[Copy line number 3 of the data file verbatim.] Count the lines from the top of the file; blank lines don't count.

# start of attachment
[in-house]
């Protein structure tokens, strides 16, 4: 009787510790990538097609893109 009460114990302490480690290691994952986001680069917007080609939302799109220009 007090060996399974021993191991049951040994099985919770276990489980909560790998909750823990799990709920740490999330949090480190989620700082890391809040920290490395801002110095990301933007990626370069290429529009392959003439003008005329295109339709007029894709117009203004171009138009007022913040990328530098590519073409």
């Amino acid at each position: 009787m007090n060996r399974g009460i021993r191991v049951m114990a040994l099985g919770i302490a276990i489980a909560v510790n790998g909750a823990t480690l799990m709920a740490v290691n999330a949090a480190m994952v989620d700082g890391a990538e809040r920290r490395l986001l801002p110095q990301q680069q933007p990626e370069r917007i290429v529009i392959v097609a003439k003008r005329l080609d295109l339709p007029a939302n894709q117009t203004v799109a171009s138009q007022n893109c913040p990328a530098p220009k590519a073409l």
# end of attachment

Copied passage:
């Amino acid at each position: 009787m007090n060996r399974g009460i021993r191991v049951m114990a040994l099985g919770i302490a276990i489980a909560v510790n790998g909750a823990t480690l799990m709920a740490v290691n999330a949090a480190m994952v989620d700082g890391a990538e809040r920290r490395l986001l801002p110095q990301q680069q933007p990626e370069r917007i290429v529009i392959v097609a003439k003008r005329l080609d295109l339709p007029a939302n894709q117009t203004v799109a171009s138009q007022n893109c913040p990328a530098p220009k590519a073409l």